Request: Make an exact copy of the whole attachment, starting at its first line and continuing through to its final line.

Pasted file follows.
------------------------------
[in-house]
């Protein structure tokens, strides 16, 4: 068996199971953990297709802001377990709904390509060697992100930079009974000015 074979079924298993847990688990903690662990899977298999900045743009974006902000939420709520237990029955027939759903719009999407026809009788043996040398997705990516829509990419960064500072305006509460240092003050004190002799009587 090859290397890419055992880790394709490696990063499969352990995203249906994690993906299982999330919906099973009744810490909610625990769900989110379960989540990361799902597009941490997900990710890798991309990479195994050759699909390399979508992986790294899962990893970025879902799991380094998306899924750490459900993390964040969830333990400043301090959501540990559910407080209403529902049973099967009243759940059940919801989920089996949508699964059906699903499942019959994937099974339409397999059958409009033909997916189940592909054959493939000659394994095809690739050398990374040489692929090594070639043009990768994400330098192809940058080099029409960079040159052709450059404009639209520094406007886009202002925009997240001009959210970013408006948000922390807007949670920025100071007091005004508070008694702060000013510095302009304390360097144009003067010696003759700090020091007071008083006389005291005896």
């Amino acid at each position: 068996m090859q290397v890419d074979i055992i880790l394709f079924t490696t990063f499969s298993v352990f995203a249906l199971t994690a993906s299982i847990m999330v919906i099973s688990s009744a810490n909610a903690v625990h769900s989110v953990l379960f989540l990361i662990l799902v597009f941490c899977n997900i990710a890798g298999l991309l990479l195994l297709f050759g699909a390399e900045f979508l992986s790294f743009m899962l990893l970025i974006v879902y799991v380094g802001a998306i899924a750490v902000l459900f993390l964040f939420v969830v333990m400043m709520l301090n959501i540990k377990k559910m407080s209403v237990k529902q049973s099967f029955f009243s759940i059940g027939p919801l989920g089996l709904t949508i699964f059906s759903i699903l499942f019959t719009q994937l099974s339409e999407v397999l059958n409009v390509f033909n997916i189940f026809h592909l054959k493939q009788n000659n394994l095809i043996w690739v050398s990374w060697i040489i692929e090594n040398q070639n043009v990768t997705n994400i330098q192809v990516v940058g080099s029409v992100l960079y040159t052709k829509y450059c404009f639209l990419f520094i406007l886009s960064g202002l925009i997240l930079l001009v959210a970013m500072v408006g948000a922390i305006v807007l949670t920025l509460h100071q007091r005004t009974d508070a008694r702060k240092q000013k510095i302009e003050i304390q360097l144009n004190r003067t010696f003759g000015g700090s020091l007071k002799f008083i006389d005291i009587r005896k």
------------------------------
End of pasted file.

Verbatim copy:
[in-house]
């Protein structure tokens, strides 16, 4: 068996199971953990297709802001377990709904390509060697992100930079009974000015 074979079924298993847990688990903690662990899977298999900045743009974006902000939420709520237990029955027939759903719009999407026809009788043996040398997705990516829509990419960064500072305006509460240092003050004190002799009587 090859290397890419055992880790394709490696990063499969352990995203249906994690993906299982999330919906099973009744810490909610625990769900989110379960989540990361799902597009941490997900990710890798991309990479195994050759699909390399979508992986790294899962990893970025879902799991380094998306899924750490459900993390964040969830333990400043301090959501540990559910407080209403529902049973099967009243759940059940919801989920089996949508699964059906699903499942019959994937099974339409397999059958409009033909997916189940592909054959493939000659394994095809690739050398990374040489692929090594070639043009990768994400330098192809940058080099029409960079040159052709450059404009639209520094406007886009202002925009997240001009959210970013408006948000922390807007949670920025100071007091005004508070008694702060000013510095302009304390360097144009003067010696003759700090020091007071008083006389005291005896």
């Amino acid at each position: 068996m090859q290397v890419d074979i055992i880790l394709f079924t490696t990063f499969s298993v352990f995203a249906l199971t994690a993906s299982i847990m999330v919906i099973s688990s009744a810490n909610a903690v625990h769900s989110v953990l379960f989540l990361i662990l799902v597009f941490c899977n997900i990710a890798g298999l991309l990479l195994l297709f050759g699909a390399e900045f979508l992986s790294f743009m899962l990893l970025i974006v879902y799991v380094g802001a998306i899924a750490v902000l459900f993390l964040f939420v969830v333990m400043m709520l301090n959501i540990k377990k559910m407080s209403v237990k529902q049973s099967f029955f009243s759940i059940g027939p919801l989920g089996l709904t949508i699964f059906s759903i699903l499942f019959t719009q994937l099974s339409e999407v397999l059958n409009v390509f033909n997916i189940f026809h592909l054959k493939q009788n000659n394994l095809i043996w690739v050398s990374w060697i040489i692929e090594n040398q070639n043009v990768t997705n994400i330098q192809v990516v940058g080099s029409v992100l960079y040159t052709k829509y450059c404009f639209l990419f520094i406007l886009s960064g202002l925009i997240l930079l001009v959210a970013m500072v408006g948000a922390i305006v807007l949670t920025l509460h100071q007091r005004t009974d508070a008694r702060k240092q000013k510095i302009e003050i304390q360097l144009n004190r003067t010696f003759g000015g700090s020091l007071k002799f008083i006389d005291i009587r005896k």